How my pixels got into ROM


This time I’m writing about a C64 game and how I got involved with it, rewinding to early 2015.

For my part things got in motion when my Out Run Memories picture got some positive attention at the time of its release. Thanks to that I got in contact with Antonio Savona, who kindly asked me if I could make a loading picture for his game P0 Snake. Antonio had already created the game for the RGCD C64 16KB Cartridge Game Development Competition 2014, and the game ended up winning the competition by a fair margin!

And it’s no surprise. It’s a clever snake game with a twist, with varied levels and gameplay, and an ingenious one-button game mechanics! On top of the solid game design there are some surprising features for a 16k game like a password system and digitized speech samples! I mean, the game fits into 16 kilobytes. And when that game greets you with a speech sample saying “Welcome to P zero Snake” and introduces more samples during the gameplay, it does raise an eyebrow! There’s an interesting article at the game’s development blog about the challenges with the audio and how it was pulled off.

Just take a look. Note the clever references to various classic games:

Thanks to the 16k game’s success and popularity, it was going to have an extended RGCD C64 cartridge release. And for this extended version I got to make the intro screen!

Antonio gave me free rein to design the intro picture, using which ever graphics mode I saw fit. And this is how the title screen turned out:

p0 Snake title picture

My first design choice was that the picture should be in hires mode. P0 Snake has crisp hires visuals all around, so choosing hires over more flexible multicolor was an obvious choice. Regardless the fact that I had very little experience making graphics in this mode.

Designing the screen the way I wanted it to look without having to compromise too much was not easy. The color restrictions are tough. For each 8×8 pixel cell you can use only two colors. I think it’s trickier than it sounds, and that restriction can easily lead into color artifacts where you can spot color transitions in square grid. Trying to avoid this took the most design effort – despite the simple elements of the picture.

Part of the image enlarged with color attribute cells shown

If you look closely to this enlarged picture, you’ll notice that each cell has max two colors in them. You will find color inconsistencies especially around the snake, but I tried to hide these color clashes as well as possible.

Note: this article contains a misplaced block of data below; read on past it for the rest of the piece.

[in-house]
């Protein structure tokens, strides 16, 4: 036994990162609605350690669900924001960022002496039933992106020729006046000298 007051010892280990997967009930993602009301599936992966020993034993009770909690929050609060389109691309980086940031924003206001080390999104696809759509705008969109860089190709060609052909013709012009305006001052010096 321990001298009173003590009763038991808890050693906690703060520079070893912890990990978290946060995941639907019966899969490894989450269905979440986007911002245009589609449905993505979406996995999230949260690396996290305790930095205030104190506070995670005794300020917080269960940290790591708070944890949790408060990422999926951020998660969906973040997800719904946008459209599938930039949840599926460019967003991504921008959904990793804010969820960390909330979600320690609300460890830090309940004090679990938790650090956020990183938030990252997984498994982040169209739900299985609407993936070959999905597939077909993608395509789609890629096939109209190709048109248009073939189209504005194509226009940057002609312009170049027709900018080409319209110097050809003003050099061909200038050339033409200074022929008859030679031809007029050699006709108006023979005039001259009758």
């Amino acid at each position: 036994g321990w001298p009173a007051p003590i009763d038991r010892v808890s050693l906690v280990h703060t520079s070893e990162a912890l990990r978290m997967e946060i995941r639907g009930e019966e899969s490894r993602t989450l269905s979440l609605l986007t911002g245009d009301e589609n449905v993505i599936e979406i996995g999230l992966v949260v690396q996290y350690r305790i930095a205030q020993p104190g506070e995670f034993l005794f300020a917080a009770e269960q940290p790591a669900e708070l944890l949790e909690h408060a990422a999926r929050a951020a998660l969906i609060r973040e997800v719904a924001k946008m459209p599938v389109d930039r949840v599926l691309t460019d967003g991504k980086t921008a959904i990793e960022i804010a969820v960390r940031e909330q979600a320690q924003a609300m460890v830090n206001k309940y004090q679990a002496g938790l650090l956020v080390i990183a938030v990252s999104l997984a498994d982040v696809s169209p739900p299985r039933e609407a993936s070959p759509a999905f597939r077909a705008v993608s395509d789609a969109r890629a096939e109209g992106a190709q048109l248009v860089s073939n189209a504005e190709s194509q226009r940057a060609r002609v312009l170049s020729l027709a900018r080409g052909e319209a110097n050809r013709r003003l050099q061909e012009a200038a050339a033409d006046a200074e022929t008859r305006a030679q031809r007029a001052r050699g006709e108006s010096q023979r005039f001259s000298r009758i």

To aid myself in fiddling with the color cell boundaries I took advantage of Illustrator – a vector graphics software. It’s funny – sometimes to get away with the oldschool restrictions, one has to resort to rather advanced modern tools. Much like Antonio had to do with the audio samples.

The vector files I used for composing the picture saw some other use too. I handed out the vector image and components to Antonio and RGCD to help in box and poster art design.

P0 Snake deluxe case and cartridge

P0 Snake case back cover

And what a nice design it is – by no other than Steve Day! Themes and components from my intro picture span beautifully across both back and front cover of the case. And I think it’s pretty cool that maestro STE’86 remixed my art! :D  These bits and pieces reappear also on manual, cartridge label and game poster, all part of the fab deluxe version. There’s even some stickers with one of them being the intro picture. Great stuff :)

You can admire some more of that stuff on this RGCD.DEV P0 Snake page.

And the cartridge itself is quite a show. The game is housed in a transparent cartridge case, and features an RGB LED. I tried to catch some of the flashiness… Behold!

Flashing P0 Snake cartridge

Sadly the game is currently sold out at the RGCD web shop. Luckily you don’t have to miss out the great game, as you can get a legit digital copy of it from RGCD.DEV page or CSDb.

And hey, don’t miss out the 2015 RGCD 16k cartridge competition that is currently on-going. Some fine looking new C64 games already lined up!

Subtle flashing from another angle


4 Responses to How my pixels got into ROM

  1. Danne says:

    I love the modern retro-esque look of that title screen! Also, your work with the two-colored cells is really talanted! Can’t wait to see more of your contributions down the road!

    (and please, please make sure the Outrun graphics make it into an “Outrun Arcade” re-release of the original game that the Commodore 64/128-platform really, really deserves! ^_^)

    • ilesj says:

      Thanks! =) First there would have to be a remake – is there someone working on making one? But agreed, it would be awesome!

  2. Danne says:

    ilesj – as far as I know, there aren’t any Outrun remakes / fixes / polishes in the works (but then again, I wouldn’t have thought that about Donkey Kong Jr, Commando, Bomb Jack or Ghost n’ Goblins before the development teams announced their work).

    I suppose that what I’m trying to say is that the Commodore 64 can do _so_ much better than what US Gold managed to do with it, and that the platform deserves a much better port of Outrun that what it has today. With that in mind, here’s hoping someone is up for the challenge!

    • ilesj says:

      Let’s hope there will be one eventually :)

      On the other hand, the C64 Out Run is arguable one of the better 8-bit home conversions of the game. Comparing to most other 8-bit versions of the game, the C64 version runs fast. Especially the other 8-bit home computer versions move at snail’s pace compared to the C64 version.

      Still I agree that C64 deserves even better version! It would be very interesting to see what really can be done with today’s C64 know-how and cross-development tools!

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